A greenhouse to grow vegetables, deliveries carried out by drone, and 3D printers used to produce everyday objects are just some of the elements in a spectacular urban housing development design called ‘Self-Sufficient City’.
The brainchild of Spanish firm Guallart Architects, the Self-Sufficient City project has drawn much of its inspiration from world-wide restrictions caused by the Covid-19 pandemic. From not being able to go to work, and struggling to overcome a fear of human contact, Guallart Architects draws from these experiences to create plans for an urban environment, which would be much better equipped to withstand the impact of another lockdown than the cities of today.
Their proposal won a design competition to create an extensive mixed-used development in Xiong’an New Area in the province of Hubei in China, where close to half a million people were forced to endure a second lockdown in June of this year, in the wake of a resurgence of Covid-19. With self-sufficiency integrated on the level imagined by Guallart Architects, the threat of future pandemics would be far less terrifying than it is for most of us today.
Biodiversity: A Key Theme in Future City Design
In concrete terms, this involves the construction of greenhouses equipped with LED grow lights, and hydroponic systems for fruit and vegetable production — all found on top of most urban buildings. Similar initiatives are currently gaining recognition for clever space usage, as well as their optimal conservation of water. At the same time, space should be set aside for more traditional cultivation methods, which the Spanish-based architects ave emphasised by including dedicated gardens for aromatic herbs.
Here, not only is nature valued as a food source, but is also at the heart of many other aspects of Guallart’s proposal, which also makes extensive use of specific plants that attract butterflies and where every apartment is provided with its own nesting box to provide shelter for birds. Rainwater is also carefully collected and recycled for a variety of uses.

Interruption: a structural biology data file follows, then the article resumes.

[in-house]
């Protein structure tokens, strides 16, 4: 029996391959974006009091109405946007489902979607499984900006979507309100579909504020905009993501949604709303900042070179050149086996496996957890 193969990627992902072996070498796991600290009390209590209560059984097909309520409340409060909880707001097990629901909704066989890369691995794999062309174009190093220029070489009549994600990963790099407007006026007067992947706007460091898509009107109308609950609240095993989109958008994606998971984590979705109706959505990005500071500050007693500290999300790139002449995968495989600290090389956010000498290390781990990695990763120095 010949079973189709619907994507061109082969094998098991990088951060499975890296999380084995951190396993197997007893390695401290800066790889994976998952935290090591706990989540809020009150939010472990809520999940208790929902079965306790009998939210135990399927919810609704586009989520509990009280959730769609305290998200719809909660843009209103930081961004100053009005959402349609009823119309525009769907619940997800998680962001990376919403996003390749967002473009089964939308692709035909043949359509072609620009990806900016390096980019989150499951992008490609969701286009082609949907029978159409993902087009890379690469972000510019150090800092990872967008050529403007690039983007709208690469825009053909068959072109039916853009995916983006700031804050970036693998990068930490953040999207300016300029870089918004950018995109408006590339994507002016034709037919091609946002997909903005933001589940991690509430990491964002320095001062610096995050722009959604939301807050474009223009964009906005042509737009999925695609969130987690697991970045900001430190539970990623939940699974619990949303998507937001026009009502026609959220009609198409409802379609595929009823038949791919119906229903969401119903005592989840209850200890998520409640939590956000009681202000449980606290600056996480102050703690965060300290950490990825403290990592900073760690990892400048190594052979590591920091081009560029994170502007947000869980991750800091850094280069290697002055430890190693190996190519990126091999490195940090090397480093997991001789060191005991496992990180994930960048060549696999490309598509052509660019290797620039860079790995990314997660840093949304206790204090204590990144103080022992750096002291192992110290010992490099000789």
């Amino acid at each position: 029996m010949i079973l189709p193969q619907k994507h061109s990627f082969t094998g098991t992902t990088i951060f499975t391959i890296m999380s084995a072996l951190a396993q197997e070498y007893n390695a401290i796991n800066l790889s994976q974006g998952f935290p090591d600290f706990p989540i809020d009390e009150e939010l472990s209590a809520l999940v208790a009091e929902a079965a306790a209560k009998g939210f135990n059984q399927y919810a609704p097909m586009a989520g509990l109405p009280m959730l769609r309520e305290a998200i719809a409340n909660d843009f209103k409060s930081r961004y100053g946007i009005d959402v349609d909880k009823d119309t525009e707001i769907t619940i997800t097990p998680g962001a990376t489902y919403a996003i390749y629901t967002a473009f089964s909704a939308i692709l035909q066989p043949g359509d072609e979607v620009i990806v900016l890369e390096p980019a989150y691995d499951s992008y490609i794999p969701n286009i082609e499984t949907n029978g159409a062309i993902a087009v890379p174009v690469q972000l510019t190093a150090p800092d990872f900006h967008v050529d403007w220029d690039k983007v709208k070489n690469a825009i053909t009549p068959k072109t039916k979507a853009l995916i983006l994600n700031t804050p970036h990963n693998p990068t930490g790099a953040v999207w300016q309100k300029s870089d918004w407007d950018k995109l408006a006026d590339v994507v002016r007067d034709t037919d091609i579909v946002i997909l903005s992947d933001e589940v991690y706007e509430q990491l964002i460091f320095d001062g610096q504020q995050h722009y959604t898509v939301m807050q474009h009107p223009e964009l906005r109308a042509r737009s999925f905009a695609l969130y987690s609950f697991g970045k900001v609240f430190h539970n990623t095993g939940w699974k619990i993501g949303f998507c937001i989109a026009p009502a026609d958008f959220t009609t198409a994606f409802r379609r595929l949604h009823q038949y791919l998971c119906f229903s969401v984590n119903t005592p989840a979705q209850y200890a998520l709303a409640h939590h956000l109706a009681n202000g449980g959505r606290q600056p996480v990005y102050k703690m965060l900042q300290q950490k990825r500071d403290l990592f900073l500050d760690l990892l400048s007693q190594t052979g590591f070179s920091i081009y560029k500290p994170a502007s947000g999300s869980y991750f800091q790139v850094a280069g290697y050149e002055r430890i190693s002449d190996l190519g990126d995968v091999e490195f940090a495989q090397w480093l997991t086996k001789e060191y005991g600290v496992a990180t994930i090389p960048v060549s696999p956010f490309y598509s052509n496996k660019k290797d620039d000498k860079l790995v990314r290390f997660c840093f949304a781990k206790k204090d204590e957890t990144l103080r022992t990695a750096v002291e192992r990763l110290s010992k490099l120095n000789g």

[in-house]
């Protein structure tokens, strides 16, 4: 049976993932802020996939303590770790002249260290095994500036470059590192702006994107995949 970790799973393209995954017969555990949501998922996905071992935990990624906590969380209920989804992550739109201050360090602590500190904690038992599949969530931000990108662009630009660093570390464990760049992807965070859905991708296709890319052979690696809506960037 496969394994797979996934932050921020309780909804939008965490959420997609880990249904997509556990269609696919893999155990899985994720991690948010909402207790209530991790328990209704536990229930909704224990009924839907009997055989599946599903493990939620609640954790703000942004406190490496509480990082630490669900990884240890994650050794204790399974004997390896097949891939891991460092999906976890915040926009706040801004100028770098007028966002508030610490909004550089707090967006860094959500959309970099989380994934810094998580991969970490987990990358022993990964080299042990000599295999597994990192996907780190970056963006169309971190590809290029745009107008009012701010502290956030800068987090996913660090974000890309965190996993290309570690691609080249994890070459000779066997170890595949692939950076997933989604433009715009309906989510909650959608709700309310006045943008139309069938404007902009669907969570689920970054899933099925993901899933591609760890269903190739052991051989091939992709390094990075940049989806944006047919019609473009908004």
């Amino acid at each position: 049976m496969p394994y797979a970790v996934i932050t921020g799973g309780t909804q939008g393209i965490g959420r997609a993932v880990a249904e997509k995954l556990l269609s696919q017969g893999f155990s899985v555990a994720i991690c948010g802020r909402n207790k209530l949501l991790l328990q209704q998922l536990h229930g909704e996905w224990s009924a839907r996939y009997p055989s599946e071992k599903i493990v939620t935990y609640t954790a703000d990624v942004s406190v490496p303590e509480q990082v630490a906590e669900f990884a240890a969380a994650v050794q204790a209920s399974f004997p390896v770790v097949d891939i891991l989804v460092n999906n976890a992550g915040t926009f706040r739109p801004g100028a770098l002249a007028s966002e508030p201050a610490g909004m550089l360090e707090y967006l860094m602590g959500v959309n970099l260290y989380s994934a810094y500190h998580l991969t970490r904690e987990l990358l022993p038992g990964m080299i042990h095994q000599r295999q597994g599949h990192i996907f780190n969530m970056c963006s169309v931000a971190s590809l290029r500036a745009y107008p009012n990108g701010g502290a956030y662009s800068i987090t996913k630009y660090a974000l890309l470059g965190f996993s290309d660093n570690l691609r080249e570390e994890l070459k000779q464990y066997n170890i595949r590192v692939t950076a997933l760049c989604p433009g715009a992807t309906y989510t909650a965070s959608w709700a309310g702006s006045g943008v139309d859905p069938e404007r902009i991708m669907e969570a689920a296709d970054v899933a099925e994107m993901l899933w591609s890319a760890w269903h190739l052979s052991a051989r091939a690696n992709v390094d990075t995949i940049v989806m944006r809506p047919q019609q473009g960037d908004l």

The focus on biodiversity does not mean, however, that everyday living in this future urban environment will be impractical. All dwellings come fully equipped with 5G internet to facilitate working from home. Plans also aim to reduce the use of motor vehicles, with many partially replaced by drones for the delivery of internet purchases, provisions to encourage cycling, widely available public transport, and a fleet of electric taxis. Alongside all of this, the proposal also features much of the infrastructure that makes urban living enjoyable today, including a market, stores, a swimming pool and a childcare facility.
As for everyday objects that might be lacking or broken, the Spanish architects provide for co-working workshops equipped with 3D printers where these can be created or repaired without any recourse to external supplies. In short, this is an urban development that is not only respectful of the environment, but also largely self-sufficient.
(Main and featured image: @gphaus on Instagram)
This story first appeared on Prestige Online Singapore.